This evening I heard a bang whilst watching some tv. It sounded like a bird had hit the patio window, and when I went to investigate I found this little fella lying sprawled on the decking. I feared the worst, but it had its head held up and looked dazed. I kept my distance for I didn’t want to frighten it to death, which can happen with wild birds. But as I stood and watched his little head slowly slumped to the wooden deck, and I thought he had gone.
However his tail was still twitching and I thought he may have passed out. I couldn’t leave him out there for fear of cats getting hold of him, so I gathered him up in my hands where it lifted its head up. I placed him in a cardboard box and took him into the house to let him recover a while. When I went to check on him not too long after he suddenly flew out the box to my delight! It flew a short distance in my living room, now all I had to do was catch it and set it on its merry way.
Eventually I caught it and took it outside, and it flew away at speed, apparently unharmed.
Goldfinch (Carduelis carduelis), July 2018, rear garden, Staffordshire, England. © Pete Hillman.
This little Goldfinch has been singing its little heart out from on high most of the day.
Goldfinch (Carduelis carduelis), from rear garden, Staffordshire, England. June 2017.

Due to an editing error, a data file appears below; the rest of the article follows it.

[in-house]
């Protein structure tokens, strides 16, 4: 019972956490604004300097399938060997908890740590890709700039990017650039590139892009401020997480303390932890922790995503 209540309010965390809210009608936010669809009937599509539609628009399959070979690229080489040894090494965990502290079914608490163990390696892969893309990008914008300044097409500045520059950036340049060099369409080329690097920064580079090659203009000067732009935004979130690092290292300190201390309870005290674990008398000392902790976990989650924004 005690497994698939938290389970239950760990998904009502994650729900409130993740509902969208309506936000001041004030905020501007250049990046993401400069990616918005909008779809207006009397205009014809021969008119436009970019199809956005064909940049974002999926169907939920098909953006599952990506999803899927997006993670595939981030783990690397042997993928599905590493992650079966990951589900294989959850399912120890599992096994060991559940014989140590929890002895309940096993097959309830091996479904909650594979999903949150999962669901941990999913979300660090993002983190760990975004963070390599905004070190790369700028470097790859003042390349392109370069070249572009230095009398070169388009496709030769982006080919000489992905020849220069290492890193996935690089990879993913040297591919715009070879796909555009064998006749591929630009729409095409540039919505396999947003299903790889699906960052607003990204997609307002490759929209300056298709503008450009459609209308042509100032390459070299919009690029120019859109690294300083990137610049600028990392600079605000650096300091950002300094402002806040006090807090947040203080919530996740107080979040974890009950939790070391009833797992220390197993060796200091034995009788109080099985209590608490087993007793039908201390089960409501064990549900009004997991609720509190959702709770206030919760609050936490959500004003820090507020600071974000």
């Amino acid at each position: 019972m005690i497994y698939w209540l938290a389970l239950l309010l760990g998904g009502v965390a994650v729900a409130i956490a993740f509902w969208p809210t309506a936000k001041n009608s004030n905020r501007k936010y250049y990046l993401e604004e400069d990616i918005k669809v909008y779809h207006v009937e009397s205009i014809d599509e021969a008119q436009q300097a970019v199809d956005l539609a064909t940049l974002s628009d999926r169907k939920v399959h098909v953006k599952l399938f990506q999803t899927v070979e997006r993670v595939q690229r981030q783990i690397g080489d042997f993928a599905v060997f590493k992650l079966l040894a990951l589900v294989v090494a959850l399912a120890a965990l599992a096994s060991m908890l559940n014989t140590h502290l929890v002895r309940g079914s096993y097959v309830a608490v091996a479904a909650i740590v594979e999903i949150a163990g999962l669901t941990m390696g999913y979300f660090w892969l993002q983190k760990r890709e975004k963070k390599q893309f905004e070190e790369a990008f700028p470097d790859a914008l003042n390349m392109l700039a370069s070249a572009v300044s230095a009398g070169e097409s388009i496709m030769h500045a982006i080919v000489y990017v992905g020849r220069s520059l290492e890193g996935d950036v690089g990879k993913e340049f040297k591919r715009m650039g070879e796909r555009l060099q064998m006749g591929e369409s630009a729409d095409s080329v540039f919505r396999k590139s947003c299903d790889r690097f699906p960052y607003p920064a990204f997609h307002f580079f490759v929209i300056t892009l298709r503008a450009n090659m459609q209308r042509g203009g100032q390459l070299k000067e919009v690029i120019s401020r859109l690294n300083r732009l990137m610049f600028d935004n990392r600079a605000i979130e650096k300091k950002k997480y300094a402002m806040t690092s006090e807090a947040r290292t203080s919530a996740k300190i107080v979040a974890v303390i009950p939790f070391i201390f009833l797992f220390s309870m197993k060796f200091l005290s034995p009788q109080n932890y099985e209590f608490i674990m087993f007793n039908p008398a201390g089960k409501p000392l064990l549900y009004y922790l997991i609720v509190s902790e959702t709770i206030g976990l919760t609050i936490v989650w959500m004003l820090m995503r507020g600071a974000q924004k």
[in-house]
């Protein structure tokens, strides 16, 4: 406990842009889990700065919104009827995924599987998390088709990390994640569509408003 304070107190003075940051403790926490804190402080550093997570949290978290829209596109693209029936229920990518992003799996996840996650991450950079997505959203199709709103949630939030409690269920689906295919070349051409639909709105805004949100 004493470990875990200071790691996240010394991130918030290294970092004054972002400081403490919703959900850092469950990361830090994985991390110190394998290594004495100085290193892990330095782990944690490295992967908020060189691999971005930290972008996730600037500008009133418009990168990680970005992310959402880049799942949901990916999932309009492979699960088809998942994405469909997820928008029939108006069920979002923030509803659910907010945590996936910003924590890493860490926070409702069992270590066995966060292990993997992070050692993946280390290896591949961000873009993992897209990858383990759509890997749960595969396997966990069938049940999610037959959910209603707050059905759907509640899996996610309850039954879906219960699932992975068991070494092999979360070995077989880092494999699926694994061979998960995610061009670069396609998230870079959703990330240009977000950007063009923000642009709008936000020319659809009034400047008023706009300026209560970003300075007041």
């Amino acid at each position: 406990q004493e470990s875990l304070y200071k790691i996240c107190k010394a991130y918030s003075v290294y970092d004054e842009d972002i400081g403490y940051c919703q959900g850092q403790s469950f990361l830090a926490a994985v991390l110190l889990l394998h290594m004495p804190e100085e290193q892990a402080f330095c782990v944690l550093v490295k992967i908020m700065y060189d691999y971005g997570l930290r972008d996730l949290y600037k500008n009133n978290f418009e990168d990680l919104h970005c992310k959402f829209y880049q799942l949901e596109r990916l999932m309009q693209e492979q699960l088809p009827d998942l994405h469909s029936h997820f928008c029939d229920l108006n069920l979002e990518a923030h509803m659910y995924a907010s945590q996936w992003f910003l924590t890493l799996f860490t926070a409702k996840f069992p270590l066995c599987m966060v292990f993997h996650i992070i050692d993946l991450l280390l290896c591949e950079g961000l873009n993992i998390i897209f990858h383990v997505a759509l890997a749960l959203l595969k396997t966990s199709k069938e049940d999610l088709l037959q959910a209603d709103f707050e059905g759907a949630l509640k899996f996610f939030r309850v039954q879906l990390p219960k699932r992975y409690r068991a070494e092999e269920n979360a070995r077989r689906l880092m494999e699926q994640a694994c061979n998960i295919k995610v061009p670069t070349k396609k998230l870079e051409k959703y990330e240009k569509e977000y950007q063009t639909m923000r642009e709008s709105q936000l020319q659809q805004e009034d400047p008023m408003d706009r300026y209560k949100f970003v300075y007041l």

Photograph of young Goldfinches (Carduelis carduelis), taken September 2016, rear garden, Staffordshire. © Pete Hillman 2016. Camera used Nikon D7200, with Nikon 70-300mm telephoto zoom lens.
Photographs of Goldfinch (Carduelis carduelis), taken August 2016, rear garden, Staffordshire. © Pete Hillman 2016. Camera used Nikon D7200, with Nikon 70-300mm telephoto zoom lens.
I photographed this adult and juvenile Goldfinch on my feeder over the past couple of mornings. The sun wasn’t quite up so the light wasn’t as good as I would have liked, and I would have liked to have gotten closer to them, but that’s how it goes sometimes. This is a bold flashy bird with its bright red-head and face spot. It has a black cap and white head, a sharp pale beak, a chestnut patch either side of its breast, tawny back plumage and bright flashes of yellow on the wing feathers. The juvenile has duller wings and a greyish head.
Their long beaks allow them to feed on the seeds of thistles and teasels, in which they are specialists in extraction. They will also visit bird feeders and bird tables, and search for invertebrates at ground level. It breeds in low-lying deciduous woodland, pine plantations and orchards.They form nests made of roots, grass and cobwebs in tree trunks or shrubs. The female lays 5 or 6 eggs in 2 broods from May to July. Goldfinches can live for up to 5 years.
Seen all year round, although many UK Goldfinches will migrate as far south as Spain for warmer climes. Found in wild roughland, wasteland, roadside verges, anywhere there is tall wildflower growth where there are plentiful seeds on which they feed. Also seen in parks and gardens. Common and widespread, except for the far north and west of Scotland.
Photographs of Goldfinch (Carduelis carduelis), adult and juvenile taken August 2016, rear garden, Staffordshire. © Pete Hillman 2016. Camera used Nikon D7200, with Nikon 70-300mm telephoto zoom lens.